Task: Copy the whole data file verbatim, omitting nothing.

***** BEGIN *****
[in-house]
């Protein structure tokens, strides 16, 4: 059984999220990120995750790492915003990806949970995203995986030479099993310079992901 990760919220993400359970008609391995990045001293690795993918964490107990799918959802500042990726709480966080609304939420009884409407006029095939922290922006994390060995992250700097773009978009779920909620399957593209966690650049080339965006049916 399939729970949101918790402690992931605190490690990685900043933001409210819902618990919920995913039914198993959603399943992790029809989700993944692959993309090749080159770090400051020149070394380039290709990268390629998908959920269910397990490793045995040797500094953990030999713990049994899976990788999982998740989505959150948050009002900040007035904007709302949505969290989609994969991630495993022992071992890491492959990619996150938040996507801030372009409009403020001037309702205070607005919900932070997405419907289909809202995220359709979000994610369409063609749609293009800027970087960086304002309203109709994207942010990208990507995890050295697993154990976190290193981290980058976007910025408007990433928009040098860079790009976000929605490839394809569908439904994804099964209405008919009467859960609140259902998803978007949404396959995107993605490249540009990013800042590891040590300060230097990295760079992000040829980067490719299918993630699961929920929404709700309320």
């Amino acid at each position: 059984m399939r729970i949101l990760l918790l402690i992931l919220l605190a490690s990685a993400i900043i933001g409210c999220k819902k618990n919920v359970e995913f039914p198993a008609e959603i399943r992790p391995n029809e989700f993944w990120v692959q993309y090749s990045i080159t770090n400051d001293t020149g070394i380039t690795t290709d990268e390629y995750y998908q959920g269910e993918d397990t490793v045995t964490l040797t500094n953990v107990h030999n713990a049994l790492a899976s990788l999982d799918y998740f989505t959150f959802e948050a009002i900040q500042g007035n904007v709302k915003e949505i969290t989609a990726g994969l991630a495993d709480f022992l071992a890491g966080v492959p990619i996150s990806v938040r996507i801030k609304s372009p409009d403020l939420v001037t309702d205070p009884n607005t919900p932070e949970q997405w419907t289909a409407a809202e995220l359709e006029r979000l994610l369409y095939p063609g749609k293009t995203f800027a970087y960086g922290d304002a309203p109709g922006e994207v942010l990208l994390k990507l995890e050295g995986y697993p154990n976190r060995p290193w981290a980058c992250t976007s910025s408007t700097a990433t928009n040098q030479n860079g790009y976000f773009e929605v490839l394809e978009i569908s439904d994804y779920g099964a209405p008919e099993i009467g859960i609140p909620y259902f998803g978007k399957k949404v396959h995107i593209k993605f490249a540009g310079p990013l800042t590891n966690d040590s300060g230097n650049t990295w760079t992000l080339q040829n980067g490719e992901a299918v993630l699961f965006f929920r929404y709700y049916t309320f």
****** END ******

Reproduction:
[in-house]
């Protein structure tokens, strides 16, 4: 059984999220990120995750790492915003990806949970995203995986030479099993310079992901 990760919220993400359970008609391995990045001293690795993918964490107990799918959802500042990726709480966080609304939420009884409407006029095939922290922006994390060995992250700097773009978009779920909620399957593209966690650049080339965006049916 399939729970949101918790402690992931605190490690990685900043933001409210819902618990919920995913039914198993959603399943992790029809989700993944692959993309090749080159770090400051020149070394380039290709990268390629998908959920269910397990490793045995040797500094953990030999713990049994899976990788999982998740989505959150948050009002900040007035904007709302949505969290989609994969991630495993022992071992890491492959990619996150938040996507801030372009409009403020001037309702205070607005919900932070997405419907289909809202995220359709979000994610369409063609749609293009800027970087960086304002309203109709994207942010990208990507995890050295697993154990976190290193981290980058976007910025408007990433928009040098860079790009976000929605490839394809569908439904994804099964209405008919009467859960609140259902998803978007949404396959995107993605490249540009990013800042590891040590300060230097990295760079992000040829980067490719299918993630699961929920929404709700309320």
């Amino acid at each position: 059984m399939r729970i949101l990760l918790l402690i992931l919220l605190a490690s990685a993400i900043i933001g409210c999220k819902k618990n919920v359970e995913f039914p198993a008609e959603i399943r992790p391995n029809e989700f993944w990120v692959q993309y090749s990045i080159t770090n400051d001293t020149g070394i380039t690795t290709d990268e390629y995750y998908q959920g269910e993918d397990t490793v045995t964490l040797t500094n953990v107990h030999n713990a049994l790492a899976s990788l999982d799918y998740f989505t959150f959802e948050a009002i900040q500042g007035n904007v709302k915003e949505i969290t989609a990726g994969l991630a495993d709480f022992l071992a890491g966080v492959p990619i996150s990806v938040r996507i801030k609304s372009p409009d403020l939420v001037t309702d205070p009884n607005t919900p932070e949970q997405w419907t289909a409407a809202e995220l359709e006029r979000l994610l369409y095939p063609g749609k293009t995203f800027a970087y960086g922290d304002a309203p109709g922006e994207v942010l990208l994390k990507l995890e050295g995986y697993p154990n976190r060995p290193w981290a980058c992250t976007s910025s408007t700097a990433t928009n040098q030479n860079g790009y976000f773009e929605v490839l394809e978009i569908s439904d994804y779920g099964a209405p008919e099993i009467g859960i609140p909620y259902f998803g978007k399957k949404v396959h995107i593209k993605f490249a540009g310079p990013l800042t590891n966690d040590s300060g230097n650049t990295w760079t992000l080339q040829n980067g490719e992901a299918v993630l699961f965006f929920r929404y709700y049916t309320f």